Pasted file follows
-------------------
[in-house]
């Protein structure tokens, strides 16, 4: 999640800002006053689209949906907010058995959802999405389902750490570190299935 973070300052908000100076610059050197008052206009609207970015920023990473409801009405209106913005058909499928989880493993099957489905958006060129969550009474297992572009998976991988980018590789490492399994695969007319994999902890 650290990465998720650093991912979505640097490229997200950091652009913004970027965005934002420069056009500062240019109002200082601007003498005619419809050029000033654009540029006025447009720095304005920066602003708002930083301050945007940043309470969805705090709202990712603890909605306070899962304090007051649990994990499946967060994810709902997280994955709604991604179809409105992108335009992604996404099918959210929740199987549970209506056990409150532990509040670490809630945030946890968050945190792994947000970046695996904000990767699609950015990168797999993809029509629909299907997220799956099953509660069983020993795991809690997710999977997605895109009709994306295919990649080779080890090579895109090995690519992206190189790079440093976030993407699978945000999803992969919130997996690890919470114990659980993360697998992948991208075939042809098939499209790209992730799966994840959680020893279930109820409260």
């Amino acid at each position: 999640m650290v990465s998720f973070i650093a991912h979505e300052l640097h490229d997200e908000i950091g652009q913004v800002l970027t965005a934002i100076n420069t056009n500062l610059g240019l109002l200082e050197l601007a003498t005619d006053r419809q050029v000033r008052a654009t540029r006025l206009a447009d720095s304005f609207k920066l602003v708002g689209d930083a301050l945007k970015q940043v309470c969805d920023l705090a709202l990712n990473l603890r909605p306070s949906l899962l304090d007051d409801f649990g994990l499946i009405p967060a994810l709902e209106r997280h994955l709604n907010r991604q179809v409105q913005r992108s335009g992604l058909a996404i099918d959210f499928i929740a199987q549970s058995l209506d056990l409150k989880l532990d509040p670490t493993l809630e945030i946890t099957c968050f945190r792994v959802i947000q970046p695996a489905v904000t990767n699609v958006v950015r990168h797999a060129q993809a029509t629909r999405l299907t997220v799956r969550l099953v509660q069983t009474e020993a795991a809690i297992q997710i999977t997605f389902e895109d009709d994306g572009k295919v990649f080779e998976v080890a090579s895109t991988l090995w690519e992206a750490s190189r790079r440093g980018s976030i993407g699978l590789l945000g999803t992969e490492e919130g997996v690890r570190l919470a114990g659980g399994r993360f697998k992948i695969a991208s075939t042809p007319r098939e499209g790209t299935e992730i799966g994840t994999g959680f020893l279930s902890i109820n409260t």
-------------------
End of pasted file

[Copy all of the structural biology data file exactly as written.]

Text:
[in-house]
């Protein structure tokens, strides 16, 4: 999640800002006053689209949906907010058995959802999405389902750490570190299935 973070300052908000100076610059050197008052206009609207970015920023990473409801009405209106913005058909499928989880493993099957489905958006060129969550009474297992572009998976991988980018590789490492399994695969007319994999902890 650290990465998720650093991912979505640097490229997200950091652009913004970027965005934002420069056009500062240019109002200082601007003498005619419809050029000033654009540029006025447009720095304005920066602003708002930083301050945007940043309470969805705090709202990712603890909605306070899962304090007051649990994990499946967060994810709902997280994955709604991604179809409105992108335009992604996404099918959210929740199987549970209506056990409150532990509040670490809630945030946890968050945190792994947000970046695996904000990767699609950015990168797999993809029509629909299907997220799956099953509660069983020993795991809690997710999977997605895109009709994306295919990649080779080890090579895109090995690519992206190189790079440093976030993407699978945000999803992969919130997996690890919470114990659980993360697998992948991208075939042809098939499209790209992730799966994840959680020893279930109820409260």
């Amino acid at each position: 999640m650290v990465s998720f973070i650093a991912h979505e300052l640097h490229d997200e908000i950091g652009q913004v800002l970027t965005a934002i100076n420069t056009n500062l610059g240019l109002l200082e050197l601007a003498t005619d006053r419809q050029v000033r008052a654009t540029r006025l206009a447009d720095s304005f609207k920066l602003v708002g689209d930083a301050l945007k970015q940043v309470c969805d920023l705090a709202l990712n990473l603890r909605p306070s949906l899962l304090d007051d409801f649990g994990l499946i009405p967060a994810l709902e209106r997280h994955l709604n907010r991604q179809v409105q913005r992108s335009g992604l058909a996404i099918d959210f499928i929740a199987q549970s058995l209506d056990l409150k989880l532990d509040p670490t493993l809630e945030i946890t099957c968050f945190r792994v959802i947000q970046p695996a489905v904000t990767n699609v958006v950015r990168h797999a060129q993809a029509t629909r999405l299907t997220v799956r969550l099953v509660q069983t009474e020993a795991a809690i297992q997710i999977t997605f389902e895109d009709d994306g572009k295919v990649f080779e998976v080890a090579s895109t991988l090995w690519e992206a750490s190189r790079r440093g980018s976030i993407g699978l590789l945000g999803t992969e490492e919130g997996v690890r570190l919470a114990g659980g399994r993360f697998k992948i695969a991208s075939t042809p007319r098939e499209g790209t299935e992730i799966g994840t994999g959680f020893l279930s902890i109820n409260t």